In the design-first model, the designer creates the look and feel of the project first, leaving space or Greek text for the copy. This is especially common when a group or series is involved, such as a recurring newsletter, family of brochures, or other template-based pieces.

  • Pros: Great creative freedom for designer, writer has a clear idea of the visual tone and structure.
  • Cons: May require a specific word count for each section (especially in print pieces), requires more revision work if the writer comes up with a great idea that doesn’t fit the existing layout or template.

Writing first

This scenario gives the writer more options for shaping the style and tone of the project. It works especially well if you have a design-savvy writer who can give you stuff to play with like pull quotes, bullet points, sidebars, and the like. It’s also a good option if you or your client don’t have a clear visual direction yet.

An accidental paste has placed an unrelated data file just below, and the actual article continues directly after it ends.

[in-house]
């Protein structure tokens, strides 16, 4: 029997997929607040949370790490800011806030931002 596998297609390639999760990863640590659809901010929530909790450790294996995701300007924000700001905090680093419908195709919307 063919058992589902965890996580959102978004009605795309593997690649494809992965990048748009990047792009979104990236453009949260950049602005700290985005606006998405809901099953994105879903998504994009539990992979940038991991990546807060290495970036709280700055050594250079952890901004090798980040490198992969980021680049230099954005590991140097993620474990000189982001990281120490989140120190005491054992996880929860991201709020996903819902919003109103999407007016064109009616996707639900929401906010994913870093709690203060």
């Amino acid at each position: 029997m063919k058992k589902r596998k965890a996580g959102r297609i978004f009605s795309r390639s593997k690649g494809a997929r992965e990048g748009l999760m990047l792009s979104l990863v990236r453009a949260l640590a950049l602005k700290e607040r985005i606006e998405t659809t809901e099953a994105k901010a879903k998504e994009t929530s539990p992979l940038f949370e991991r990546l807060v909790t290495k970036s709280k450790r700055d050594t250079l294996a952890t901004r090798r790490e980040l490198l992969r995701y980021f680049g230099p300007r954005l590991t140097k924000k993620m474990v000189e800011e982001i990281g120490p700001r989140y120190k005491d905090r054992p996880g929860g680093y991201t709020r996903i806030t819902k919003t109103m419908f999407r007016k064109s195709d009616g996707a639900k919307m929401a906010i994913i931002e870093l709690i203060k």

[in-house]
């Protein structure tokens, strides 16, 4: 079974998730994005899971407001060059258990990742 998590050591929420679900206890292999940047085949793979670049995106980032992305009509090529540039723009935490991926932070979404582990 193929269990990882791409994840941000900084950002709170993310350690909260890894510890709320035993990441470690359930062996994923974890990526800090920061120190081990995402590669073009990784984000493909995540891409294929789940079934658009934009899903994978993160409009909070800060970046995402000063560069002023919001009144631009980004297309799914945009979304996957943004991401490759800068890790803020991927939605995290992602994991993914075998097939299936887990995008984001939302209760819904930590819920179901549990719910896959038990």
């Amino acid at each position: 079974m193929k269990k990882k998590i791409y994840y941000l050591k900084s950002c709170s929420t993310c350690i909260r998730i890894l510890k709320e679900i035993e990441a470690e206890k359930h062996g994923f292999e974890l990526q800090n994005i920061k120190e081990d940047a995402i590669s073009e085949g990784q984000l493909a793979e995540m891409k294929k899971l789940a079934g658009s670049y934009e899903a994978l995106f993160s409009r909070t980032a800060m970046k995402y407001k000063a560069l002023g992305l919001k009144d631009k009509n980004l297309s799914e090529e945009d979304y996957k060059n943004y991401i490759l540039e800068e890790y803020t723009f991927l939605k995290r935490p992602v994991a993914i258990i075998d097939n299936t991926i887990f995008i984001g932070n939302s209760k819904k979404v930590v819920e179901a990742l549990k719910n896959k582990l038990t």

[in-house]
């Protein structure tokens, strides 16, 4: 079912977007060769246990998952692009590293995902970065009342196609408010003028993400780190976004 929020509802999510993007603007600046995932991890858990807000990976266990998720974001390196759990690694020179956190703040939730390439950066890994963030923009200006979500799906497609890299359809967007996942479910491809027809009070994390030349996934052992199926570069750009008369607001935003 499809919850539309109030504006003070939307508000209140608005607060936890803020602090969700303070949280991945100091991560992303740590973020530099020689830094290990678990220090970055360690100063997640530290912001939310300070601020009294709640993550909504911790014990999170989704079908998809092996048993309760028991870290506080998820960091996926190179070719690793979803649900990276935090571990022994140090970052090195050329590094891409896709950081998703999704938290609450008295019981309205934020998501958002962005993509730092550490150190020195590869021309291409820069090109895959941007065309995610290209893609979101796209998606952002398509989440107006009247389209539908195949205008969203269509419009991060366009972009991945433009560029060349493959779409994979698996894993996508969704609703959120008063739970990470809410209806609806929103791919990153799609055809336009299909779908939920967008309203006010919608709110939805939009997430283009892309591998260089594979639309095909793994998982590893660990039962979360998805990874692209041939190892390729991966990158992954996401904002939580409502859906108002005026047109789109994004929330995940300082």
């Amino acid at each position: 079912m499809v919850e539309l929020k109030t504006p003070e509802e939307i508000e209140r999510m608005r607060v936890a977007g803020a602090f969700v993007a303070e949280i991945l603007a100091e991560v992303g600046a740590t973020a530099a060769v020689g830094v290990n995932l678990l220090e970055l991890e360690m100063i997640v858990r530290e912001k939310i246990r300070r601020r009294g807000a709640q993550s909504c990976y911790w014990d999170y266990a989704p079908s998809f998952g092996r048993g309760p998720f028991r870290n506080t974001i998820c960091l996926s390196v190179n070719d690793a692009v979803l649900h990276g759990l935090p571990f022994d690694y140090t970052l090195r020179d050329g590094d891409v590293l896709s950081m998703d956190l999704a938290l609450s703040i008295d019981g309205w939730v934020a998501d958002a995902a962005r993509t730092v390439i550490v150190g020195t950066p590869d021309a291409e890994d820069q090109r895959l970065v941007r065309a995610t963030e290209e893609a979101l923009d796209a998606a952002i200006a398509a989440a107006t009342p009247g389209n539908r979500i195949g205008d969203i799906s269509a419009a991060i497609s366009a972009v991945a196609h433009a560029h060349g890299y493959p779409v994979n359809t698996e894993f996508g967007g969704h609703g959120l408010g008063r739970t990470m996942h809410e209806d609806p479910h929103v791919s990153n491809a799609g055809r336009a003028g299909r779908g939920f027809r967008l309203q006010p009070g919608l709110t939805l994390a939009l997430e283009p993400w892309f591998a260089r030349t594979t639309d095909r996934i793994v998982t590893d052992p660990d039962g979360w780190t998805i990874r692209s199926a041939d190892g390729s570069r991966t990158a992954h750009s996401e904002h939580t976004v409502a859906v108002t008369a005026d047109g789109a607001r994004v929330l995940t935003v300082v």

• Pros: Gives the writer more options for tailoring the content to the target audience, can make the designer’s job more fun.
  • Cons: May require the design team to give the writer more briefing, requires a more experienced writer for best results.

Tandem creativity

Is your project blazing hot? One advantage you have over the proverbial poultry is that writing and design can happen simultaneously.

  • Pros: Can allow the creative team to work faster and meet tighter deadlines.
  • Cons: Can turn into a major train wreck if the writer and designer have different visions for the project. Make sure everyone is on the same page before you risk it.